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 Table of Contents  
CASE REPORT
Year : 2019  |  Volume : 3  |  Issue : 2  |  Page : 45-50

A case report on oral granulomatous lesion


Private Practitioner, Chennai, Tamil Nadu, India

Date of Submission31-Dec-2021
Date of Decision02-Jan-2022
Date of Acceptance10-Jan-2022
Date of Web Publication25-Feb-2022

Correspondence Address:
E Abigail Viola
413, MIG 4th Main Road, 6th Cross street, Mogapair, Chennai-37, Tamil Nadu
India
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Source of Support: None, Conflict of Interest: None


DOI: 10.4103/ijofb.ijofb_1_22

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  Abstract 


Granulomatous infections are chronic inflammatory disorders caused by a variety of infectious and noninfectious factors. They can be localized or a symptom of a systemic, disseminated disease. Oral signs of granulomatous inflammation, like skin indications, are frequently vague in appearance. As a result, identifying the underlying source of inflammation can be difficult in the absence of overt foreign material or a known infectious pathogen. This review aims to discuss a case report which imposed a diagnostic challenge. The etiology and histopathogenesis of commonly encountered oral granulomatous lesions are also reviewed.

Keywords: Foreign body reaction, oral granulomatous lesion, orofacial granulomatosis, sarcoidosis, tuberculosis, Wegener's granulomatosis


How to cite this article:
Viola E A. A case report on oral granulomatous lesion. Int J Orofac Biol 2019;3:45-50

How to cite this URL:
Viola E A. A case report on oral granulomatous lesion. Int J Orofac Biol [serial online] 2019 [cited 2024 Feb 29];3:45-50. Available from: https://www.ijofb.org/text.asp?2019/3/2/45/338382




  Introduction Top


The orofacial tissues can be affected by a wide range of granulomatous disorders. Infections, immunological, reactive, and foreign body granulomas are all examples of granulomatous lesions. Most of the granulomatous lesions are sessile, lobulated, moderately firm, and relatively nontender nodules and papules with normal coloration and little or no surrounding inflammatory mucosal erythema. Histologically, the granulomatous lesions are characterized by small, nonnecrotizing, or noncaseating granulomas with peripheral lymphocytes, central epithelioid histiocytes, and multinucleated giant cells. Some of the granulomas may ulcerate centrally and present as a squamous cell carcinoma as time passes on. Granulomas are most commonly caused by the presence of a nondegradable product or hypersensitivity reactions. Microorganisms can act as foreign bodies as well as antigens for immunological responses, so these two mechanisms are often combined in most infectious diseases. As a result, granulomas are normally the result of defensive mechanisms that form when invading agents are not destroyed by acute inflammatory processes. The main objective of this article is to present a case of granulomatous lesion of the oral cavity, as well as a comprehensive literature review of the facts and variations surrounding its nomenclature, clinical presentation, and etiology. It also represents the difficulties that a professional face when diagnosing and treating such cases.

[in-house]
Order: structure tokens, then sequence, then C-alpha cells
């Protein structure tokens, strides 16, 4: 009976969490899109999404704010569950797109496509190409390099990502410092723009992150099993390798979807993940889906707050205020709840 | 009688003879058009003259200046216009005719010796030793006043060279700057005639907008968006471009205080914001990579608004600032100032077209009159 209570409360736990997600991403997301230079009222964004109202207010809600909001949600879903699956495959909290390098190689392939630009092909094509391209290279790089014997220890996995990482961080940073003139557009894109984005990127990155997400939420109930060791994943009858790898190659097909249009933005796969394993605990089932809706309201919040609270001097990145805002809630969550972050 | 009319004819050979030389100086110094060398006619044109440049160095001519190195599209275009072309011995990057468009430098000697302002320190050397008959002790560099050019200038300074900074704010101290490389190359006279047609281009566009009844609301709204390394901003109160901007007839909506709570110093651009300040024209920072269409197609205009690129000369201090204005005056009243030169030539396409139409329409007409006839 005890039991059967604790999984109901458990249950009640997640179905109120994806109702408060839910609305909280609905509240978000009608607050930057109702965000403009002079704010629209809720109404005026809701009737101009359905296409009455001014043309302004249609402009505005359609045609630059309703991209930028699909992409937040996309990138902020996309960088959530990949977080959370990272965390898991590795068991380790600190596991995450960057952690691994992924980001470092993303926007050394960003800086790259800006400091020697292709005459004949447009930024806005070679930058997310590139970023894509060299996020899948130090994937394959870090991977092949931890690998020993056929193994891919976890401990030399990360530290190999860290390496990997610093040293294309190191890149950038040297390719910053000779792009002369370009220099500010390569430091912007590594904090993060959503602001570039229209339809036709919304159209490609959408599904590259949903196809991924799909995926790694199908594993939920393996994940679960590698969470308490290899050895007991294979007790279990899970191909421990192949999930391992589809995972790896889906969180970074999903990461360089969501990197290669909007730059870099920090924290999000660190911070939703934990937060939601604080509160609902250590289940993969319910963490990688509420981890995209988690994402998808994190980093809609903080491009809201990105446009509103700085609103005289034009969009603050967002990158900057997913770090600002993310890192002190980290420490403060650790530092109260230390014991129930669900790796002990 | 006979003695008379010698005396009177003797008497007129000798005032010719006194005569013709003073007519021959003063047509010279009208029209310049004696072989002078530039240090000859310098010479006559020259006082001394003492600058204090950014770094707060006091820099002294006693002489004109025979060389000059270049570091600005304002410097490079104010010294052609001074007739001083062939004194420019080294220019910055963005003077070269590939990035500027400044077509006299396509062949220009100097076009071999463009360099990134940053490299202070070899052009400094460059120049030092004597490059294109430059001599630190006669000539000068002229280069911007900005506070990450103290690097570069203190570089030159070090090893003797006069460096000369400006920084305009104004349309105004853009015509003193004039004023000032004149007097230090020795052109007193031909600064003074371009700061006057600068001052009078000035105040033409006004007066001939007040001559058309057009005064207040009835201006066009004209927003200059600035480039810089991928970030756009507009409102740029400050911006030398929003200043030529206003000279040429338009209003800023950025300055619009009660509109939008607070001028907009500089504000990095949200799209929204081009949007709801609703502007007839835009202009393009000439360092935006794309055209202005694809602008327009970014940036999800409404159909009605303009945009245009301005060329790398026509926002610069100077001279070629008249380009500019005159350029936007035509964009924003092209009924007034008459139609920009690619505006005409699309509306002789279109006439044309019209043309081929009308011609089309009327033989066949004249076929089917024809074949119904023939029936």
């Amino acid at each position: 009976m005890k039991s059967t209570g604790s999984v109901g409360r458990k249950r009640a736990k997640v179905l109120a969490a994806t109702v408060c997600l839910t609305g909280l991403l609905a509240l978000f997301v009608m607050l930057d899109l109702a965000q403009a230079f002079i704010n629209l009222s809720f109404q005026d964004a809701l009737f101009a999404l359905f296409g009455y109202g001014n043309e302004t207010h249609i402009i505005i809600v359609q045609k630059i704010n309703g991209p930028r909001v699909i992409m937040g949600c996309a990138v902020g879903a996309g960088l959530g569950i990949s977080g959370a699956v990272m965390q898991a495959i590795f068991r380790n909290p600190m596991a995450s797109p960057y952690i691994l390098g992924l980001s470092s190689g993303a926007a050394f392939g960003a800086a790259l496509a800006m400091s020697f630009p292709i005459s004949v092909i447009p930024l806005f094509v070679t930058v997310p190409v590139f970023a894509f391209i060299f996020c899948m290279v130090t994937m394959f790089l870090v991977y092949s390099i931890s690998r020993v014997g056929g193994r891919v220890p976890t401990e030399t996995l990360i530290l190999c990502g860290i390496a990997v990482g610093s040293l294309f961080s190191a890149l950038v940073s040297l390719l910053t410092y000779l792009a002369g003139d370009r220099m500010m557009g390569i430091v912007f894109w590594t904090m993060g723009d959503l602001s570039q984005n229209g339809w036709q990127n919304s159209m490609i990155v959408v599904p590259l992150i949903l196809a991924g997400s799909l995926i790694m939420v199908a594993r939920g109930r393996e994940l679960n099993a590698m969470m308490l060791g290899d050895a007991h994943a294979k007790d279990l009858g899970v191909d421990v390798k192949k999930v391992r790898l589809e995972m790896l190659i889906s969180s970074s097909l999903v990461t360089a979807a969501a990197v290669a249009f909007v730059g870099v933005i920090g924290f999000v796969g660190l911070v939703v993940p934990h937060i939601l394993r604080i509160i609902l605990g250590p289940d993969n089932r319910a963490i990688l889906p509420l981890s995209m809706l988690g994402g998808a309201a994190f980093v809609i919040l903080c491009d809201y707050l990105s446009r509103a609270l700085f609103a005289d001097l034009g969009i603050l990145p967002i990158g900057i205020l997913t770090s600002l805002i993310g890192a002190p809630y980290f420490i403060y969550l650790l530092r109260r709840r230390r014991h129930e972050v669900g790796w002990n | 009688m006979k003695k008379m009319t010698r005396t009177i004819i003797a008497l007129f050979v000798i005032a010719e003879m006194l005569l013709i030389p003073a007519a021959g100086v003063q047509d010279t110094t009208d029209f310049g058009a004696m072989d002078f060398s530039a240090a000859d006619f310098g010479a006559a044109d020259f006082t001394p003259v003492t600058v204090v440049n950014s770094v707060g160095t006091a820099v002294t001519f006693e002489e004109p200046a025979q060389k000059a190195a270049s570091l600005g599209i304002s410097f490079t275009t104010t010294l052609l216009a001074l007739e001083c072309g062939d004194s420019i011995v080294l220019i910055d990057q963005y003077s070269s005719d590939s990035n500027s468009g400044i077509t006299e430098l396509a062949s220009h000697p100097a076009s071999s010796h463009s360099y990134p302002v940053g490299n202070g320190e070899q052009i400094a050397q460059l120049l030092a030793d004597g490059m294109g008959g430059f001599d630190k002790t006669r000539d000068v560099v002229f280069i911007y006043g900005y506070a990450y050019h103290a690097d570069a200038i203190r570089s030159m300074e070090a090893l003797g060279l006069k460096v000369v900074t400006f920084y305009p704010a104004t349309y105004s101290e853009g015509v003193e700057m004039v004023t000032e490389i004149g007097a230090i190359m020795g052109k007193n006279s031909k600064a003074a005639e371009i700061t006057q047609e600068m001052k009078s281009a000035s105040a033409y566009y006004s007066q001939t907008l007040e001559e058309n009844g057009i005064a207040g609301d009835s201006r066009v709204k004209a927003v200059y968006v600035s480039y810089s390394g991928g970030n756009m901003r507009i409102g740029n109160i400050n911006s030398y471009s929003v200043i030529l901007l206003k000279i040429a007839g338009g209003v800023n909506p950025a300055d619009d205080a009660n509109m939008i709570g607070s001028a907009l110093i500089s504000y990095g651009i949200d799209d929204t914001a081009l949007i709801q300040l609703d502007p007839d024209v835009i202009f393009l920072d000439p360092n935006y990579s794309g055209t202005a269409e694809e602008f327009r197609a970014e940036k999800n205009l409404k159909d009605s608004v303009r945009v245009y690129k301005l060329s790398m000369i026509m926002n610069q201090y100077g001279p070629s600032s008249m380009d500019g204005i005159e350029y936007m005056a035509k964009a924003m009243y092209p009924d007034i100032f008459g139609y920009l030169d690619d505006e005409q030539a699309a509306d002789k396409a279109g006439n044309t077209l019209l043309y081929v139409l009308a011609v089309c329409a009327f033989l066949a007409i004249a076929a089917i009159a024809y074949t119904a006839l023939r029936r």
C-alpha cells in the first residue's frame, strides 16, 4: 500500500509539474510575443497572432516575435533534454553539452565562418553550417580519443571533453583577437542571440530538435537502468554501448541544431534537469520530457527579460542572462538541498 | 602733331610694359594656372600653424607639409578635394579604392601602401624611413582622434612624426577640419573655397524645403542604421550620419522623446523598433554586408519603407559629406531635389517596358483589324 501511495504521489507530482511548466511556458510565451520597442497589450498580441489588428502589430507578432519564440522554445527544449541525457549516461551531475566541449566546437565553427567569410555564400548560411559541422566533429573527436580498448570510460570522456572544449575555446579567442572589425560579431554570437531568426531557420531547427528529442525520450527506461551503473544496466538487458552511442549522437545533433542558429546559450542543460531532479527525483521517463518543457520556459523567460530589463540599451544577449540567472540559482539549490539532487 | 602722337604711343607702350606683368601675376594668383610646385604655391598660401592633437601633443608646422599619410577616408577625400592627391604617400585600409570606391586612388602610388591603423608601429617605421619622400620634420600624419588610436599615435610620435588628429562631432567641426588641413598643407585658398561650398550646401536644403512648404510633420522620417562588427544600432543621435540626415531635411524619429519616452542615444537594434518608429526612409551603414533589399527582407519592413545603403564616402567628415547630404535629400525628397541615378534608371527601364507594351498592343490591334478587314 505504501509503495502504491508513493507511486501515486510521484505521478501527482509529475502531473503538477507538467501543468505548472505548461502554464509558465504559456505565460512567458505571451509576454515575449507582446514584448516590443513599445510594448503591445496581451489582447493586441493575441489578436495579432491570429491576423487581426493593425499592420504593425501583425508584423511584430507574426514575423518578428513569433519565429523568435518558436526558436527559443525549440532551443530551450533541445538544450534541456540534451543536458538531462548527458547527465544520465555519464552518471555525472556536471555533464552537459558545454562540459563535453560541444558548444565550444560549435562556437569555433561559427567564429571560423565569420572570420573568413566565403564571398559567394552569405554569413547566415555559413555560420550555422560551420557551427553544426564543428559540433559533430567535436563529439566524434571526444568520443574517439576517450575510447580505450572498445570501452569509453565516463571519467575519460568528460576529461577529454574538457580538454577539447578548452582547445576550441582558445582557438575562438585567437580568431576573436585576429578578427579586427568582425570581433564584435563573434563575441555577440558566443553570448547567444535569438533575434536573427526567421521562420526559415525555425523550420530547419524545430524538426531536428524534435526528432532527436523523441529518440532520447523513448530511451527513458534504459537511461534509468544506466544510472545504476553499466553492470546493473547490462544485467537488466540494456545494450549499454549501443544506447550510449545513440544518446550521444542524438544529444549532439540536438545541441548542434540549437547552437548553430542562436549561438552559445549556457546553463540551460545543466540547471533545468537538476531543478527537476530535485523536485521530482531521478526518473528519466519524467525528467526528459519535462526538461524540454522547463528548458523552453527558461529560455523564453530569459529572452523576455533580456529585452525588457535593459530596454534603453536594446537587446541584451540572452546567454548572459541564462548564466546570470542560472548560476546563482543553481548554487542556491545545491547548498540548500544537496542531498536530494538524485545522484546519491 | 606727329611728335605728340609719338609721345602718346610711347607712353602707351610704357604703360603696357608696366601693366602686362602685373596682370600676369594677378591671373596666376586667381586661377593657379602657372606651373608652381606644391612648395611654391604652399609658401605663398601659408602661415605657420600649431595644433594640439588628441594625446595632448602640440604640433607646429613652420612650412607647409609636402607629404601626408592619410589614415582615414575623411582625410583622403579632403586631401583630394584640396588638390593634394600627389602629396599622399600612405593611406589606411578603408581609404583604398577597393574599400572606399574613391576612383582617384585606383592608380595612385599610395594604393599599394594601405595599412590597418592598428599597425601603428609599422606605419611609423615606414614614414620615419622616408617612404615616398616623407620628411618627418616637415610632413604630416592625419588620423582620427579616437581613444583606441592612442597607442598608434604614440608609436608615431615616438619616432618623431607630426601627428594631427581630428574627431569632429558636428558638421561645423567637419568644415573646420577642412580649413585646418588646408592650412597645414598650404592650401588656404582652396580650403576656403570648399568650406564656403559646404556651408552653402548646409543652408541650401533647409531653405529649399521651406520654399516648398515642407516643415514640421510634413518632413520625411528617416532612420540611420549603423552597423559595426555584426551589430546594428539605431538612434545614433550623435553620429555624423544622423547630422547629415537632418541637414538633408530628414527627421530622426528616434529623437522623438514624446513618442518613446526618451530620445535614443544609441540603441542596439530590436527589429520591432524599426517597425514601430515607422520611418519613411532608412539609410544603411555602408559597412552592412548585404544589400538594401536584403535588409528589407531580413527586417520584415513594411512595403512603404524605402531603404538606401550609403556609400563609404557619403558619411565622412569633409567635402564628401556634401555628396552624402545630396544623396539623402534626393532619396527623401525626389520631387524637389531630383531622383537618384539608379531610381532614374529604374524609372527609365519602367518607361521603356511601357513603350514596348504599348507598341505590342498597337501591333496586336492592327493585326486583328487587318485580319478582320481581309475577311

Case report Top


A female patient of 52 years old reported a chief complaint of pus discharge and pain in her upper left cheek region for 1 month. The patient revealed the history of a previous lesion in the same region 5 years back, growing over a period of 4 months, associated with pain. On extraoral examination, evidence of irregular scar in the left cheek region with hyperpigmentation was present with an obvious asymmetry in the middle third of the face. There was a difference in the width of the palpebral fissure, elevation on the left of the dorsum of the nose, fullness in the left infraorbital region, and obliteration of the left nasolabial fold. Moreover, on palpation, pus discharge was evident in the left infraorbital area and overlying skin pigment was firm and tethered [Figure 1],[Figure 2],[Figure 3],[Figure 4],[Figure 5],[Figure 6],[Figure 7]. On intraoral examination, evidence of scar of previous surgery in the left upper vestibule was seen and the overlying mucosa appeared normal. On palpation, tenderness in the buccal vestibule in 26 region was evident.
Figure 1: Patient profile

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Figure 2: Intraoral view

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Figure 3: Left vestibule region

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Figure 4: (A) Area of necrosis; (B) Chronic inflammatory cell infiltrate

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Figure 5: Arrow mark indicates Langhans-type giant cells

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Figure 6: Periodic acid–Schiff stained section under ×10, no evidence of fungal hyphae

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Figure 7: Periodic acid–Schiff stained section under ×40, no evidence of fungal hyphae